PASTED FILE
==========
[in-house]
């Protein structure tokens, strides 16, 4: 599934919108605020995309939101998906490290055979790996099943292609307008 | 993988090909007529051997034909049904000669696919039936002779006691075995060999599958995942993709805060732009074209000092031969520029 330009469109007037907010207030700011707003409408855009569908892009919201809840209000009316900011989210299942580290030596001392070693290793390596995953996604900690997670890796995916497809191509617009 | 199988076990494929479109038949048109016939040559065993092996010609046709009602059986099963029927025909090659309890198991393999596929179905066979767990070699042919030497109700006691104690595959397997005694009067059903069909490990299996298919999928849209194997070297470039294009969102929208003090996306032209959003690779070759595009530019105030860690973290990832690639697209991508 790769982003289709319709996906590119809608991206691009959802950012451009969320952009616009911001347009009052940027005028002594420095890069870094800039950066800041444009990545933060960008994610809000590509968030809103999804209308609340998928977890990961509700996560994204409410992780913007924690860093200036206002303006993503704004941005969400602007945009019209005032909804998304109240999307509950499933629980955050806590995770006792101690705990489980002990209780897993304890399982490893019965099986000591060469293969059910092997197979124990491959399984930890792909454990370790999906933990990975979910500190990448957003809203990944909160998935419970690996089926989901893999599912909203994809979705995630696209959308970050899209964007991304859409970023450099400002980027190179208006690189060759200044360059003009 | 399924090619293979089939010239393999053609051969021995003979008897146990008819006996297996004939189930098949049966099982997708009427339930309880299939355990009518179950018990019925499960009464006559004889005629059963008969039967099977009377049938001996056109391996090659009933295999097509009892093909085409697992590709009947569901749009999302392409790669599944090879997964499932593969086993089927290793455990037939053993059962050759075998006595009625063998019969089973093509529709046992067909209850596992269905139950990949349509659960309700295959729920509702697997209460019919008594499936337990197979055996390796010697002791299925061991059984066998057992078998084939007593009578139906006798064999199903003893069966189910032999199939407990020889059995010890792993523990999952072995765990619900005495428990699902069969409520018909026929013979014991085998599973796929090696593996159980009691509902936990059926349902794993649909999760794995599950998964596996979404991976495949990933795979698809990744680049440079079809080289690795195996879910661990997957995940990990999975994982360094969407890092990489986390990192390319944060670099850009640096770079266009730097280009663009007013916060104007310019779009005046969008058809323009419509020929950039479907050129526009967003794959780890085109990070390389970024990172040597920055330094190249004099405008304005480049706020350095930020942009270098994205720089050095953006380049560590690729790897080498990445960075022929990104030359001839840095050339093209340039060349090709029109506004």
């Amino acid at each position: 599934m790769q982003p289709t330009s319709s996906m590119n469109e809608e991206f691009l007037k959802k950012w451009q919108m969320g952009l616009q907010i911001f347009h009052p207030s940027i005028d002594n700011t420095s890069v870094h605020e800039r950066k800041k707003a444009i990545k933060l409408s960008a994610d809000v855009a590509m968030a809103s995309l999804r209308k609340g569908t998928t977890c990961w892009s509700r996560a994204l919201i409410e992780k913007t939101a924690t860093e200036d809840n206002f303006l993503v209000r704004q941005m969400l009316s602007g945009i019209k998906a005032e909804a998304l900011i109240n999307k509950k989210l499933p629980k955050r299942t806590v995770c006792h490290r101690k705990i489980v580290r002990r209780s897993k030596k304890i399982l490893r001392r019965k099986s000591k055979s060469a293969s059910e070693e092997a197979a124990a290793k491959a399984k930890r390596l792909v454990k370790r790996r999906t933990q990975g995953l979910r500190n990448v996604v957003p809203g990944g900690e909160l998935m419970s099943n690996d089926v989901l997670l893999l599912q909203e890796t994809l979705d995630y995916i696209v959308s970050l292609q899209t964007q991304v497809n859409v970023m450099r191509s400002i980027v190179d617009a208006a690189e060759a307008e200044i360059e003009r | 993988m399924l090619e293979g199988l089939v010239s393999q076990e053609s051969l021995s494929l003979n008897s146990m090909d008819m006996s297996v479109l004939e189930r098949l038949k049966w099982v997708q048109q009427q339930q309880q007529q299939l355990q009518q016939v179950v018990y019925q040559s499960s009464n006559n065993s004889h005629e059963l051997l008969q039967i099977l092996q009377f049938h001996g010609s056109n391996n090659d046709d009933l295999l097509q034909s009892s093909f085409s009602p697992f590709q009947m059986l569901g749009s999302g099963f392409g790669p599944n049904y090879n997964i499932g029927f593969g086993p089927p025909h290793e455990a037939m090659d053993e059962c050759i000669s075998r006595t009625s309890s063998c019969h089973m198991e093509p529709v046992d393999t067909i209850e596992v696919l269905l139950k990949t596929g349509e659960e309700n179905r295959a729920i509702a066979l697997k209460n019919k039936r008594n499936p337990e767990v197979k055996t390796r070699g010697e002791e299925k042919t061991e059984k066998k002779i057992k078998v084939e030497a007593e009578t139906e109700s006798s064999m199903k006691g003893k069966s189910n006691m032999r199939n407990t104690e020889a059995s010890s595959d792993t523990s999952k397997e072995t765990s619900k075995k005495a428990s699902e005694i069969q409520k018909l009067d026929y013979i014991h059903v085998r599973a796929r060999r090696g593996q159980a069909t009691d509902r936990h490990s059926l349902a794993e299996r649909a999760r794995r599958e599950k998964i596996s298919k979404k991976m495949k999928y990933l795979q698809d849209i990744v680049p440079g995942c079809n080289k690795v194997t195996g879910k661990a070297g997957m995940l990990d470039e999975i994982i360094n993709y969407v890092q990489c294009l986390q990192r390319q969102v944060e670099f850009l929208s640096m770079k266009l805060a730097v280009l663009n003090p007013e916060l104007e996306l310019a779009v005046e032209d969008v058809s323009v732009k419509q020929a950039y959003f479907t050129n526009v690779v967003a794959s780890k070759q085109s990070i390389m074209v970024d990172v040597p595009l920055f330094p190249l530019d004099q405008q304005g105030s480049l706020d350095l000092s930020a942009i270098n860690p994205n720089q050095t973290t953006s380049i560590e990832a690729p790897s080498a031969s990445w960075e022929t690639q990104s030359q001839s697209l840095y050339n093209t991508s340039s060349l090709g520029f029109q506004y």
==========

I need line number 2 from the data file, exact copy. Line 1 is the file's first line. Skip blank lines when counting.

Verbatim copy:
């Protein structure tokens, strides 16, 4: 599934919108605020995309939101998906490290055979790996099943292609307008 | 993988090909007529051997034909049904000669696919039936002779006691075995060999599958995942993709805060732009074209000092031969520029 330009469109007037907010207030700011707003409408855009569908892009919201809840209000009316900011989210299942580290030596001392070693290793390596995953996604900690997670890796995916497809191509617009 | 199988076990494929479109038949048109016939040559065993092996010609046709009602059986099963029927025909090659309890198991393999596929179905066979767990070699042919030497109700006691104690595959397997005694009067059903069909490990299996298919999928849209194997070297470039294009969102929208003090996306032209959003690779070759595009530019105030860690973290990832690639697209991508 790769982003289709319709996906590119809608991206691009959802950012451009969320952009616009911001347009009052940027005028002594420095890069870094800039950066800041444009990545933060960008994610809000590509968030809103999804209308609340998928977890990961509700996560994204409410992780913007924690860093200036206002303006993503704004941005969400602007945009019209005032909804998304109240999307509950499933629980955050806590995770006792101690705990489980002990209780897993304890399982490893019965099986000591060469293969059910092997197979124990491959399984930890792909454990370790999906933990990975979910500190990448957003809203990944909160998935419970690996089926989901893999599912909203994809979705995630696209959308970050899209964007991304859409970023450099400002980027190179208006690189060759200044360059003009 | 399924090619293979089939010239393999053609051969021995003979008897146990008819006996297996004939189930098949049966099982997708009427339930309880299939355990009518179950018990019925499960009464006559004889005629059963008969039967099977009377049938001996056109391996090659009933295999097509009892093909085409697992590709009947569901749009999302392409790669599944090879997964499932593969086993089927290793455990037939053993059962050759075998006595009625063998019969089973093509529709046992067909209850596992269905139950990949349509659960309700295959729920509702697997209460019919008594499936337990197979055996390796010697002791299925061991059984066998057992078998084939007593009578139906006798064999199903003893069966189910032999199939407990020889059995010890792993523990999952072995765990619900005495428990699902069969409520018909026929013979014991085998599973796929090696593996159980009691509902936990059926349902794993649909999760794995599950998964596996979404991976495949990933795979698809990744680049440079079809080289690795195996879910661990997957995940990990999975994982360094969407890092990489986390990192390319944060670099850009640096770079266009730097280009663009007013916060104007310019779009005046969008058809323009419509020929950039479907050129526009967003794959780890085109990070390389970024990172040597920055330094190249004099405008304005480049706020350095930020942009270098994205720089050095953006380049560590690729790897080498990445960075022929990104030359001839840095050339093209340039060349090709029109506004």